Freedom House has released their “Freedom on the Net 2011” report, and once again, Cuba ranks as one of the worst places on earth for internet freedom.
Despite a slight loosening of restrictions on the sale of computers in 2008 and the important growth of mobile-phone infrastructure in 2009 and 2010, Cuba remains one of the world’s most repressive environments for the internet and other information and communication technologies (ICTs). There is almost no access to internet applications other than e-mail, and surveillance is extensive, including special software designed to monitor and control many of the island’s public internet-access points.
Cuba was connected to the internet for the first time in 1996, and the National Center for Automated Interchange of Information (CENIAI), the country’s first internet-service provider (ISP), was established that year. However, the executive authorities continue to control the legal and institutional structures that decide who has access to the internet and how much access will be permitted. Nevertheless, a growing community of bloggers has consolidated their work, creatively using online and offline means to express opinions and spread information about conditions in the country.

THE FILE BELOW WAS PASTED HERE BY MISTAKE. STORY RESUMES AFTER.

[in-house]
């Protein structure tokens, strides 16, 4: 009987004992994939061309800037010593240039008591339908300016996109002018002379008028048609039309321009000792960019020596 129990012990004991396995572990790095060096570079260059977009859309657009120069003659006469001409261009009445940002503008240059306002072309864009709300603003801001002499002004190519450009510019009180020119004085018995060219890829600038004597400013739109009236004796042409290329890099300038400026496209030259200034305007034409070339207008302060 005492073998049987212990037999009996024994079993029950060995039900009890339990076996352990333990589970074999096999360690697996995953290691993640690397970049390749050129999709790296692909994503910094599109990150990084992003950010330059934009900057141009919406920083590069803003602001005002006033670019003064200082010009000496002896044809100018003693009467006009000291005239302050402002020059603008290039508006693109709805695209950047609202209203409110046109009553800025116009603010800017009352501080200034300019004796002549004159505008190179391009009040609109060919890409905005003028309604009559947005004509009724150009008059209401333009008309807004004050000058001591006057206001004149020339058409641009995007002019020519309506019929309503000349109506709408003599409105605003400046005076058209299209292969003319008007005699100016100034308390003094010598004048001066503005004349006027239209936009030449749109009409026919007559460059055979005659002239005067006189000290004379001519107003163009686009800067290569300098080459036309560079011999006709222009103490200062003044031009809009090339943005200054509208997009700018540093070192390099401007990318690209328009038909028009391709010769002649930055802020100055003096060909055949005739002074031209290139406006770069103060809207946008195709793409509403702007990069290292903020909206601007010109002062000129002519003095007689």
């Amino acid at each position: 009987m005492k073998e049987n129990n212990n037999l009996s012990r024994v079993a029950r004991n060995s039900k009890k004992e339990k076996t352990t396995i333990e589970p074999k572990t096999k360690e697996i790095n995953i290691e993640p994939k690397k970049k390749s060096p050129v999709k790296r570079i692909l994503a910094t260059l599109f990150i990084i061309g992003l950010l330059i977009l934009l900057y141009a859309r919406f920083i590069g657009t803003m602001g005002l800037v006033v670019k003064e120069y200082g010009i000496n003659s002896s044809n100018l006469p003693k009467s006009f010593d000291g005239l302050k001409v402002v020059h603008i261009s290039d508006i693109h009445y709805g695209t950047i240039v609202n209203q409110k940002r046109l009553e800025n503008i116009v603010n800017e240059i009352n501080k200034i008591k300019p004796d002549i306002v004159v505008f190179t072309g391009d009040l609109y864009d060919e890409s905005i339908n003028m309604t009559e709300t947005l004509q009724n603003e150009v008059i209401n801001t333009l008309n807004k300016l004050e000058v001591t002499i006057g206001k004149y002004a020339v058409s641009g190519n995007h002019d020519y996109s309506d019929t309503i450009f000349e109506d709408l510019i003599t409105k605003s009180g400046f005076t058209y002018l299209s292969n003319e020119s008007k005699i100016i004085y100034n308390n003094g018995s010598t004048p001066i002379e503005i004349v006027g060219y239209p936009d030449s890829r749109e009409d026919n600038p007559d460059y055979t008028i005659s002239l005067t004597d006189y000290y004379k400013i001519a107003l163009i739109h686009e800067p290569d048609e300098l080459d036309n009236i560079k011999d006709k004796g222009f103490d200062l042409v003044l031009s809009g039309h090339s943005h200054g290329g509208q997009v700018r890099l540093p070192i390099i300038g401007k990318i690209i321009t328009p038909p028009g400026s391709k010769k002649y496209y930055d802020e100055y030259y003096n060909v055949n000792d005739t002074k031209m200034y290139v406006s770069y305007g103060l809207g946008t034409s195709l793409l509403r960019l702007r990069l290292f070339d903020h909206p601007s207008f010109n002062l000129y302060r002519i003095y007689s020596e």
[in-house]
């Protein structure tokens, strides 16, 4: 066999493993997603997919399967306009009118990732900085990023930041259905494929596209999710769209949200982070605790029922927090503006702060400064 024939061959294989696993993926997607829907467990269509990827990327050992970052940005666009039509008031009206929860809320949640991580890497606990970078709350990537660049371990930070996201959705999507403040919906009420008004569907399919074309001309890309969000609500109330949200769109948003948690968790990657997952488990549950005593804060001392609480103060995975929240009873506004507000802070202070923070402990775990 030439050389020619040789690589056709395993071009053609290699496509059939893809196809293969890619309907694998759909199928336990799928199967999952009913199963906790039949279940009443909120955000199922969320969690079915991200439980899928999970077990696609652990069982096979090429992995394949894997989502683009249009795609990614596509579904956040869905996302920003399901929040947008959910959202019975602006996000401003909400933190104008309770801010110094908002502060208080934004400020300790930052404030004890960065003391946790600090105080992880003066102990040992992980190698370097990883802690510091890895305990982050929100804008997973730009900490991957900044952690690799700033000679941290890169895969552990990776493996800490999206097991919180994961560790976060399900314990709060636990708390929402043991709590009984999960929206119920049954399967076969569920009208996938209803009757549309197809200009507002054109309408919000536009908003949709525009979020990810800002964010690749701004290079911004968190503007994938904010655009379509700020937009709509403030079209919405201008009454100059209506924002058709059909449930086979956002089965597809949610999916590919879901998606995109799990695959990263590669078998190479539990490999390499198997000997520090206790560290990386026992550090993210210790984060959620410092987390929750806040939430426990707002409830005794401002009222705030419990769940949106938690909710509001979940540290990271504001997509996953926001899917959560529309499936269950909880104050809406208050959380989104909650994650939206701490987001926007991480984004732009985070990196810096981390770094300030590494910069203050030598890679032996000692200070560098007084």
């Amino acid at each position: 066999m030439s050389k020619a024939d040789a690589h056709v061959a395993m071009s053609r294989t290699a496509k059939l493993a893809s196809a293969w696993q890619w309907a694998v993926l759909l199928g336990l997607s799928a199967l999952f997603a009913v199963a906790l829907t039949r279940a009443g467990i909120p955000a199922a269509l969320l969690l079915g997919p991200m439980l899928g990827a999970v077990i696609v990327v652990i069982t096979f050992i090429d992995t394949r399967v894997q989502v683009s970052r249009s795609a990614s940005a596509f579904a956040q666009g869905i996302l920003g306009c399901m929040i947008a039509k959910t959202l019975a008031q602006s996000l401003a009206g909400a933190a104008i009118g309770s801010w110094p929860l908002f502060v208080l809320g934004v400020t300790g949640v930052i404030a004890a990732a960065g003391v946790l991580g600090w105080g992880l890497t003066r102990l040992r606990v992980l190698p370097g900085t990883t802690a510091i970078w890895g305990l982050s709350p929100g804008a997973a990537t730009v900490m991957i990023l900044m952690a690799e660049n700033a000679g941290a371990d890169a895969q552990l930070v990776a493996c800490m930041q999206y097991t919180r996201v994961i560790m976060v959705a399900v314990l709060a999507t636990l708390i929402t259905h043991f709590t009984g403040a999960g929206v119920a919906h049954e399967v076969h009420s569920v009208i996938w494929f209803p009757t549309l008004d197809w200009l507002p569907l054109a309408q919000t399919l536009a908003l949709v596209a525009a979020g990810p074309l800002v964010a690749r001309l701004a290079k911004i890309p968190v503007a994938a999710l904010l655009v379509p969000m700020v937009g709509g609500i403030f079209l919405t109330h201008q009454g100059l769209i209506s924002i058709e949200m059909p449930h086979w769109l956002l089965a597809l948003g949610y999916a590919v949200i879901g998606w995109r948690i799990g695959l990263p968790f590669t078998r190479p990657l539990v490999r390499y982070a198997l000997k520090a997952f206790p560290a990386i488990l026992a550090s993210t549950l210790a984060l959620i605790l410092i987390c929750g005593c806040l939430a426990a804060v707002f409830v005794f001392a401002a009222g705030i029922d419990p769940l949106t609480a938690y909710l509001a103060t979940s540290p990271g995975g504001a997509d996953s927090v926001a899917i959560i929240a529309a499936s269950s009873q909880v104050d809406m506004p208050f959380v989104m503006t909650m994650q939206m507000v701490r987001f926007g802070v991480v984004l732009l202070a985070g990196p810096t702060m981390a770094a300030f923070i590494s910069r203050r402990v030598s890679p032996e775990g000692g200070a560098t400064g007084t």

A copy of the full report on Cuba in PDF format is available HERE.